Friday, February 27, 2009

Practical Functional layout Posing For Limited Animation

I learned long ago that if you are gonna do TV animation, the budgets will be limited and you can't write stories that require full animation and lots of drawings or detail. That used to be the excuse for having cartoons be uncreative and boring.

But I reasoned that just because you can't afford a lot of drawings, doesn't mean the drawings you do have can't be at least expressive and interesting.
So I took part of the production system I learned at Filmation and Hanna Barbera and added elements of what I liked about classic cartoons to come up with an efficient practical way of making your cartoons look like they are a lot more elaborate than what the budget actually allows.

In order to use this system, you have to do layouts in house; you can't send them overseas. This is the only way you can have any control over having specific customized poses, and individual artistic style - because the overseas animators are trained to not have any style, or not even to know what the story is about that they are animating. They have no personal claim to anything they work on and don't care.

Nickelodeon - when it built its own studio on my foundation used this system (as best as they could understand it). Then other studios copied their (my) system for awhile. It was the "creator driven) system. Since then, I think many studios have abandoned layouts in favor of drawing storyboards with clean lines and sending them overseas to be blown up for the animators. That makes the storyboard artist more concerned with cleanup than with telling a story. It's also much harder to do really specific interesting drawings when drawing postage stamp size. The system has eroded even though there are still many pretend Spumco Cartoons on TV. Having a sensible production system is just about as important as having talented people on your staff. An illogical system undoes everyone's potential.
If you are gonna do layouts it's really important to have strong artists who are capable of customizing poses and not slipping into stock poses, otherwise it's a waste of money.

20 comments:

gracesix said...

How do you become more creative with facial posing? Do you stockpile drawings of every "face" you can remember and then create from there?

Thomas said...

I think limited animation parodies itself as an assembly line product; because it isn't seamless the way golden era animation is.

The problem of limited animation is a little like the problem of the Hays code for film in the 1930's, but the problem is economics, not morality.
Because the writers had this limitation put on them, they had to find ways around it. It produced the great dialogue that's in 30's screwball comedies.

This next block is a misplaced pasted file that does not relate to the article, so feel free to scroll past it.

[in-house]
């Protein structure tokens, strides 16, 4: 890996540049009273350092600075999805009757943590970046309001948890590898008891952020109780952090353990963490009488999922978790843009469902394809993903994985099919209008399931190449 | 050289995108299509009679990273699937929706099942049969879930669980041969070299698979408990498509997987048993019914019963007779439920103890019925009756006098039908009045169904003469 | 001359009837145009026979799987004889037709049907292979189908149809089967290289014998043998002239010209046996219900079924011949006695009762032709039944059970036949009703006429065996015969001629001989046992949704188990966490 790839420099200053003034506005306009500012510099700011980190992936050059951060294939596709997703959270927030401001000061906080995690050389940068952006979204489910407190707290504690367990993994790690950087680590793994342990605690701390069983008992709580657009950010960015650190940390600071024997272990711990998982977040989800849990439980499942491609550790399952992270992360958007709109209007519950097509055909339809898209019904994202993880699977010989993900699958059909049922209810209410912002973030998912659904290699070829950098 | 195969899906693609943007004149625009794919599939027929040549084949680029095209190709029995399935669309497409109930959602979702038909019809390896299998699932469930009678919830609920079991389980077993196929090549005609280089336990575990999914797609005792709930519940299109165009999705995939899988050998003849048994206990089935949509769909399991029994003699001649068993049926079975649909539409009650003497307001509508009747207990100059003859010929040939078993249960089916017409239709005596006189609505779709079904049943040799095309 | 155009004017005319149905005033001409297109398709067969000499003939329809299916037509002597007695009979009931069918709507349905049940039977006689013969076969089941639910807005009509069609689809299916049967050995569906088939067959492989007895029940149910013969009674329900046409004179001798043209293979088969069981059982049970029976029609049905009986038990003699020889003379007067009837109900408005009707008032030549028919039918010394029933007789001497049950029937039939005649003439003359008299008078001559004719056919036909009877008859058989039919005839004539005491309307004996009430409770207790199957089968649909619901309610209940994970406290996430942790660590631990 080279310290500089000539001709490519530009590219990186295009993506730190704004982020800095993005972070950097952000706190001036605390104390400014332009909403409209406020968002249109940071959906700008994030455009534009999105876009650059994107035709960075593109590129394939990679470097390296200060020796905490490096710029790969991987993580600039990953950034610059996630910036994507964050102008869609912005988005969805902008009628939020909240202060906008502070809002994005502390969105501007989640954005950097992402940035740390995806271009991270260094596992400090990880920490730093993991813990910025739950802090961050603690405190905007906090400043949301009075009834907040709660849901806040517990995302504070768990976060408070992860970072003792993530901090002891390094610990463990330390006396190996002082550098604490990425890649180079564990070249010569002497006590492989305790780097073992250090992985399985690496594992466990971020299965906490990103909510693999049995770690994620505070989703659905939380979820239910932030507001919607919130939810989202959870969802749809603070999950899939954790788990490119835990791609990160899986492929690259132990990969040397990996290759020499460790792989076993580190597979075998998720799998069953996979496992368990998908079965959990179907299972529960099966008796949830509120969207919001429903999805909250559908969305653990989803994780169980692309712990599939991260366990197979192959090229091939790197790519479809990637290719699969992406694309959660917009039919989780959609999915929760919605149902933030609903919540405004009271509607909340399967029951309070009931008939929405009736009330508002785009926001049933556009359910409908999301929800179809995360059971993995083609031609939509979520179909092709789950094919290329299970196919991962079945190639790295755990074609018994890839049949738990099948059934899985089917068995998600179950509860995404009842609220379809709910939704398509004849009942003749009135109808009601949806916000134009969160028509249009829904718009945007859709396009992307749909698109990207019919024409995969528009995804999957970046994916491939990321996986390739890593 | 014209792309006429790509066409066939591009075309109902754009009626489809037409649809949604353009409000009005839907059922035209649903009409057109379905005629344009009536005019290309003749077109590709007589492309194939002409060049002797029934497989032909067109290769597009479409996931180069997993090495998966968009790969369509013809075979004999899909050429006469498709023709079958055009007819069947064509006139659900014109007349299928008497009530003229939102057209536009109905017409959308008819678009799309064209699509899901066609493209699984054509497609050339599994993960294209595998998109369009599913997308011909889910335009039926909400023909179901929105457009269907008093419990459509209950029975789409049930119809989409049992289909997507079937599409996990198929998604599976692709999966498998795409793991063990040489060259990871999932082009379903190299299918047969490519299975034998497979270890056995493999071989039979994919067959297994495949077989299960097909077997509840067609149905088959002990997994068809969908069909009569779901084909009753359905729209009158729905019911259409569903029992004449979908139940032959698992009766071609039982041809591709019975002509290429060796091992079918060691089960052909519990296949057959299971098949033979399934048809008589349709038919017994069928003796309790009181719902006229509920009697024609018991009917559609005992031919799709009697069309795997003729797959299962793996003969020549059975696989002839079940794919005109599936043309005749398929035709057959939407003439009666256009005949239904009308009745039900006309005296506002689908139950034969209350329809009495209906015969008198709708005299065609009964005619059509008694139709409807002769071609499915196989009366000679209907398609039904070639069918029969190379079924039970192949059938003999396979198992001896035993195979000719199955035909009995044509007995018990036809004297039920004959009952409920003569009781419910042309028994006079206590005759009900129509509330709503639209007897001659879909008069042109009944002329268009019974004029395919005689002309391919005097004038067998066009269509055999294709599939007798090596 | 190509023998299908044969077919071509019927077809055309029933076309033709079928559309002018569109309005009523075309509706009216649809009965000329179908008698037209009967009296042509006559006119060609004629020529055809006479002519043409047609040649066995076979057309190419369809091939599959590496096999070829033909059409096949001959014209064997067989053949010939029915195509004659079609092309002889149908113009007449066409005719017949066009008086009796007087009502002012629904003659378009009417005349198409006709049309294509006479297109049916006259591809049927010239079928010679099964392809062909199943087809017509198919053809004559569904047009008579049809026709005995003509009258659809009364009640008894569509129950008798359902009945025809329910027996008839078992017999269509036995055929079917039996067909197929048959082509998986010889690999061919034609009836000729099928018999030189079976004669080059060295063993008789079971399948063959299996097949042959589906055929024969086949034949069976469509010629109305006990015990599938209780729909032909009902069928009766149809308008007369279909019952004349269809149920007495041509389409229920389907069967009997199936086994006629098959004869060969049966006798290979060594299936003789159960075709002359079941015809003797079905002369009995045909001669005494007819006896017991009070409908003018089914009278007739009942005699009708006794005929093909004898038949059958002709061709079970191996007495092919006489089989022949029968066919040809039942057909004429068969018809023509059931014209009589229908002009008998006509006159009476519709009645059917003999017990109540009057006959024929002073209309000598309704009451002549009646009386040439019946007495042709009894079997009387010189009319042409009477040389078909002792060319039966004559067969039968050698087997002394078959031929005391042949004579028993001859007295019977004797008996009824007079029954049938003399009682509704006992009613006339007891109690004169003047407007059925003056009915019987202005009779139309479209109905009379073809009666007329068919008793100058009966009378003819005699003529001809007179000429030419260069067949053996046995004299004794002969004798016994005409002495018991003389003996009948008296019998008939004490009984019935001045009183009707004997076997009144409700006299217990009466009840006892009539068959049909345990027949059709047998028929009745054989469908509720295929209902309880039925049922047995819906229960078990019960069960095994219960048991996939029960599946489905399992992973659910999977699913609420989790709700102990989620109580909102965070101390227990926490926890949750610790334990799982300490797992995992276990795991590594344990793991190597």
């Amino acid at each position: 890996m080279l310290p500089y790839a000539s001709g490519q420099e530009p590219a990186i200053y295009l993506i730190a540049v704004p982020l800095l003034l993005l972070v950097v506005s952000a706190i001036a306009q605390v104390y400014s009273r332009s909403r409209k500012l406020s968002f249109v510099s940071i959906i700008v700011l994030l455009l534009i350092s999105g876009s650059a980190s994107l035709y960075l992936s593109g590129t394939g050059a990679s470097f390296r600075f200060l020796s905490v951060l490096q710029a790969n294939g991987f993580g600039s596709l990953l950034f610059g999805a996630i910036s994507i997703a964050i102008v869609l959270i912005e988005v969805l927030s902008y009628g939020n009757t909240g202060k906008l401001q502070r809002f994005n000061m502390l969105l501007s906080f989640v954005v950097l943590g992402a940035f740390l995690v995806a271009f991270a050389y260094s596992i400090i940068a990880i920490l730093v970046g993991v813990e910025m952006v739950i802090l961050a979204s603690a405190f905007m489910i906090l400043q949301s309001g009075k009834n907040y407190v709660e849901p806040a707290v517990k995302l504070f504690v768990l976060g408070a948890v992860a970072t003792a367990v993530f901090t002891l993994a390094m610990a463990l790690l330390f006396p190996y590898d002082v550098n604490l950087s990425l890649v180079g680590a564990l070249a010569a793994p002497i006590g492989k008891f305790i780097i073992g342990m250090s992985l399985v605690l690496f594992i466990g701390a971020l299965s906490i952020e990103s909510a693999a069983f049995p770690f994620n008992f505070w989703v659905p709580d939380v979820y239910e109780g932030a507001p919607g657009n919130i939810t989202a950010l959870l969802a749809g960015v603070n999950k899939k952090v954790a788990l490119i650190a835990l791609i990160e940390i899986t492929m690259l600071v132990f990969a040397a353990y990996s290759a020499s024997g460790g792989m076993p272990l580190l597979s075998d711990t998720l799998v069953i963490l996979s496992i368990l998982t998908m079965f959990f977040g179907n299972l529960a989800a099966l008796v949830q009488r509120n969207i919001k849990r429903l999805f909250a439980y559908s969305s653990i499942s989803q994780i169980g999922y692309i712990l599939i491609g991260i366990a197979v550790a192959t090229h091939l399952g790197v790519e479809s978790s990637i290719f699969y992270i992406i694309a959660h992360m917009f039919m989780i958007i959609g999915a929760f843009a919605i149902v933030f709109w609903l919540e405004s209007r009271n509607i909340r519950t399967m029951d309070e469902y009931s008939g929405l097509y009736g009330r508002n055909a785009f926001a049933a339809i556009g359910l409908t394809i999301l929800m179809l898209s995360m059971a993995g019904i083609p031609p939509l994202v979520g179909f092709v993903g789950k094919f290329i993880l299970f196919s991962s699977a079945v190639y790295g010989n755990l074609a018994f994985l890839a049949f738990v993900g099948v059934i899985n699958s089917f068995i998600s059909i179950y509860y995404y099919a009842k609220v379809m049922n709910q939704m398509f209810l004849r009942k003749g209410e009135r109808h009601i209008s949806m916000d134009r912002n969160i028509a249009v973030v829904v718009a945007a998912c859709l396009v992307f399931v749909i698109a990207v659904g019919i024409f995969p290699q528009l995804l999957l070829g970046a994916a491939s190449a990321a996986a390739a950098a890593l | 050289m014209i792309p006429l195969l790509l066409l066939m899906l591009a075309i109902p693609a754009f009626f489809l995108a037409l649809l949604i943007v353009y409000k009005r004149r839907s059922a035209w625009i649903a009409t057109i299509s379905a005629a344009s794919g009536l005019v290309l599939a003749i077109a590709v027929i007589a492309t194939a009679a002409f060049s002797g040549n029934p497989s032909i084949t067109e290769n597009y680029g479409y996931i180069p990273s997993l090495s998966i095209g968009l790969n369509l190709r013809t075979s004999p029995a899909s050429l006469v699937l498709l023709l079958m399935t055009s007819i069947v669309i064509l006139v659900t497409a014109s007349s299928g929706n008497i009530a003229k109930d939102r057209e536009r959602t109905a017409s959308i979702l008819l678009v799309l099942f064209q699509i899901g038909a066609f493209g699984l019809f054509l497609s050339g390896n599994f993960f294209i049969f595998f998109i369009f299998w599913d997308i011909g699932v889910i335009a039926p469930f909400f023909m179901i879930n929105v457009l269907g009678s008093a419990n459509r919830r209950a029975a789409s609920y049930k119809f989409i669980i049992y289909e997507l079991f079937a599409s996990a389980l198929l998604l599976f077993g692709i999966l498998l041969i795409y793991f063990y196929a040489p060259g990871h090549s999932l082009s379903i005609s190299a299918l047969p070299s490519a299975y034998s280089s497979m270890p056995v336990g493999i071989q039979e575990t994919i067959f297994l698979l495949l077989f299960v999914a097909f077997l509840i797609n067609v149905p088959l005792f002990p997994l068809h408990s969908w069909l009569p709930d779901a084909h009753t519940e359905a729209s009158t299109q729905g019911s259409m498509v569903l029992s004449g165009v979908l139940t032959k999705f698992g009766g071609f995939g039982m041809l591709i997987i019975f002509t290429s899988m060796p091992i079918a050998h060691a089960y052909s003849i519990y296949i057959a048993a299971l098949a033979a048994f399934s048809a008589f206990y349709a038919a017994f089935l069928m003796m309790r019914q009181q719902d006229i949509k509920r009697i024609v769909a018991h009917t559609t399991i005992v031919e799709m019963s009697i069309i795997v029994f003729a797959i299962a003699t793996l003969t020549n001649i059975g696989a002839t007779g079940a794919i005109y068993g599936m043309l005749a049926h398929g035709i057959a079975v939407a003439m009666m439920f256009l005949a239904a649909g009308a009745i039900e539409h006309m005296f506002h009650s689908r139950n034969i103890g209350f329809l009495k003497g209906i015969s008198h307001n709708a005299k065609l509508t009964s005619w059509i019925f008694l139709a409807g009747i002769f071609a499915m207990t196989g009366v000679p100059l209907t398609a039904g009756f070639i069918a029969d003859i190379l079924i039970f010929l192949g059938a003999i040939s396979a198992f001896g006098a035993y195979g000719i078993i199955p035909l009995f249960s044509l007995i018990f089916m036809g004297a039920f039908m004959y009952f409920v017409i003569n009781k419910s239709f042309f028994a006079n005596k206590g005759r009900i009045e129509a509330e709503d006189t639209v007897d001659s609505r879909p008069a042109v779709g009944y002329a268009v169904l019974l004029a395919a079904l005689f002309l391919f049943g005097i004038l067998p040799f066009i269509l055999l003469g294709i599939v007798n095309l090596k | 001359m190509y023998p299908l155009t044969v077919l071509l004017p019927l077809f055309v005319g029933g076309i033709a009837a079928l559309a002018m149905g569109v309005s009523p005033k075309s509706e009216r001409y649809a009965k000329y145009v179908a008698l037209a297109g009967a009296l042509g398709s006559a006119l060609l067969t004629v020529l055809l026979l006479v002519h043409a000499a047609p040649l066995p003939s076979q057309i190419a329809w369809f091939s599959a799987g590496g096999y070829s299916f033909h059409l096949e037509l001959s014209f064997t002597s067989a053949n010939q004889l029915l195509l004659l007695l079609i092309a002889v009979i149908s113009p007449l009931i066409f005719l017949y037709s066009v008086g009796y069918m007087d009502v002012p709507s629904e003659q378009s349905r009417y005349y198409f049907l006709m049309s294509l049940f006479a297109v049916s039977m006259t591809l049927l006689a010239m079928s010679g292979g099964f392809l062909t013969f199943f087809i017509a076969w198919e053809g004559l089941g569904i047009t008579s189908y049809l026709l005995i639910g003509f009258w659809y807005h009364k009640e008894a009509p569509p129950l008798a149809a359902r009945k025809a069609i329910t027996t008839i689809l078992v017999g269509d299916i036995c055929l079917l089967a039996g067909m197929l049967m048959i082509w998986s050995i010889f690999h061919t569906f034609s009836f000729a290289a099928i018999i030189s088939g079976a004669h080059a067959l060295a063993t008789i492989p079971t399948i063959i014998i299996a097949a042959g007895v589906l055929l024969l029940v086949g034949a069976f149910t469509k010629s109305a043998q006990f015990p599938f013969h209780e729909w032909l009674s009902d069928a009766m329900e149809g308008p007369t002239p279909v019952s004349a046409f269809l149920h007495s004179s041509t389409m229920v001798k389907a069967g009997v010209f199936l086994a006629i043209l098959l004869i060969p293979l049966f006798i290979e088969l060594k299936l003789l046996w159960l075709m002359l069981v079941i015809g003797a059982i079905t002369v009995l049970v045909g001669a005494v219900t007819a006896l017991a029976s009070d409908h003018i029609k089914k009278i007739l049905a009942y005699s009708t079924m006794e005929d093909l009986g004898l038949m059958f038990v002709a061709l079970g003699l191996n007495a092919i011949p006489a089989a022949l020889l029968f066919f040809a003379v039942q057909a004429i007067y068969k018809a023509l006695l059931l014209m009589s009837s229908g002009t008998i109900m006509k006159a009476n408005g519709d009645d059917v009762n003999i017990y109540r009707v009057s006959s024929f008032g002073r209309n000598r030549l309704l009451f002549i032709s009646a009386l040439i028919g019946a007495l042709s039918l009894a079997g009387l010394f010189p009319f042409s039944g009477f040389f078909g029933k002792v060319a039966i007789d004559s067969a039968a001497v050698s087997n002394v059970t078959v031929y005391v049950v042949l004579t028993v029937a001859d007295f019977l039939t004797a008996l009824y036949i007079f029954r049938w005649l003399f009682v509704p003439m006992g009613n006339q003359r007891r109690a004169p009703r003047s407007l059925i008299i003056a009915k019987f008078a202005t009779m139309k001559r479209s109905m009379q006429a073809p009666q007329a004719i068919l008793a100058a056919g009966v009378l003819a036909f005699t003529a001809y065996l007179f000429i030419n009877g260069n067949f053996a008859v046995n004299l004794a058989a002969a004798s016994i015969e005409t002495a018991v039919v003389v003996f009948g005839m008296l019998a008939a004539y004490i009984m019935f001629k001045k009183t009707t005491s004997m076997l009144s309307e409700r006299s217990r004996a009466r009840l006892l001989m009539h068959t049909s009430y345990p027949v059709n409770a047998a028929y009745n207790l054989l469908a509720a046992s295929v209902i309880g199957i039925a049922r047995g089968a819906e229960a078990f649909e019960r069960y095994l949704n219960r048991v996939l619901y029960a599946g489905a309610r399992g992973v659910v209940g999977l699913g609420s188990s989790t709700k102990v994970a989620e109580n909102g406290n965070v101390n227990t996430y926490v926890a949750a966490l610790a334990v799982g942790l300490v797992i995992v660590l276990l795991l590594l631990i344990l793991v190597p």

You could argue that the "limited economics" of animation is caused by a sort of moralism; Like; its just for the kids.

Niki said...

Then I'm not the man for the job, I've already noticed myself moving into stock poses. Worst of all I'm using only one! As soon as I noticed it yesterday while drawing picture and I freaked out so now one girl looks good and the other looks like she's been eating size 11 shoes!

Brubaker said...

"Since then, I think many studios have abandoned layouts in favor of drawing storyboards with clean lines and sending them overseas to be blown up for the animators. That makes the storyboard artist more concerned with cleanup than with telling a story."

Some shows have what they call "storyboard revisionist". Their job is to essentially "tighten" up the rough storyboards so they can be sent to overseas studios. According to Thurop Van Orman alot of modern storyboard artists actually starts off as a revisionist before getting promoted as a full-blown board artist.

Often times they make sure that they keep the expressions the board artist draws, but that depends on how strict the show creators are with the characters being on or off model. In shows like "Flapjack" any off-model character drawings you see is because that's how the board artists drew them. There were times where I could tell who boarded which episodes depending on the designs.

Lluis said...

Hello John, just I gotta thank you so much for all this stuff, I've been trying to do some stuff at home, this limited animation with clear story telling and expressive drawings is really really good!! it's essential for any fun cartoon!

Thanks!!

Paulo A. Pereira said...

For Classical animators I'm seeling my Richard Williams book up on ebay. I actually bought one signed by him recently so I'm selling my other one.

If you don't know who Richard William's is look him up,(how can you be into animation and not know who he is)

http://cgi.ebay.com/ws/eBayISAPI.dll?ViewItem&item=120385218862

drawingtherightway said...

Sorry if this is a dumb question but why is there only the outline of the characters in some of the layout drawings? Also about how long total (storyboard,layout,animation etc.) would it take to make this cartoon?

Brubaker said...

"Sorry if this is a dumb question but why is there only the outline of the characters in some of the layout drawings?"

That means that they want the drawing from the previous sheet to remain the same, only animating on parts that are new.

Hence the limited animation.

ArtF said...

the outlines are the parts that are static throughout the scene. these parts do not move in this particular scene, so they do not need to be redrawn every time. it's part of the limited animation procedure that John uses.

drawingtherightway said...

Oh, I see! I didn't even take notice to that before. Thanks for answering that!

Jocomic said...

hi, nice blog.
Greetings.

Severin said...

Haw, in school they teach us both styles for storyboarding (in my school they did, at least). The theory was that the loose storyboards were for the director and the tightened storyboards were used to sell the story to people with money.

I guess if studios want to save themselves the cost of hiring a couple layout artists then bully for them.

Frank Macchia said...

I love seein your layouts. you definitely present layout as one of the most appealing, important, and creative steps along the the pipeline.

Which is funny because everywhere else, layout seems to be treated as a redundant, monotonous job.